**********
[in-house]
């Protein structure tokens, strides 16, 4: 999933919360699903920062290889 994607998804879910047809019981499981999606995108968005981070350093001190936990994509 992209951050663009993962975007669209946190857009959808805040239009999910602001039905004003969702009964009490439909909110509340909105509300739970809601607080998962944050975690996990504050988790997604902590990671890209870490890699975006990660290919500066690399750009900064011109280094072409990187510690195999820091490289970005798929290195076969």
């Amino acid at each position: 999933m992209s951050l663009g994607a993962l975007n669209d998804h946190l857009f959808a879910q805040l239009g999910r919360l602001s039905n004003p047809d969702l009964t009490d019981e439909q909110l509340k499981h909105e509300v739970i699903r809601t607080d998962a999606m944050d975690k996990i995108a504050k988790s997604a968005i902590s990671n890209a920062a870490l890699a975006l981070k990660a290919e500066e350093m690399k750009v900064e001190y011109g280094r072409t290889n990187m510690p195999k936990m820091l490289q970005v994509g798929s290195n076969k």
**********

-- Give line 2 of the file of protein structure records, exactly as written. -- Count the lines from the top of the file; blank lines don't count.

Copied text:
């Protein structure tokens, strides 16, 4: 999933919360699903920062290889 994607998804879910047809019981499981999606995108968005981070350093001190936990994509 992209951050663009993962975007669209946190857009959808805040239009999910602001039905004003969702009964009490439909909110509340909105509300739970809601607080998962944050975690996990504050988790997604902590990671890209870490890699975006990660290919500066690399750009900064011109280094072409990187510690195999820091490289970005798929290195076969």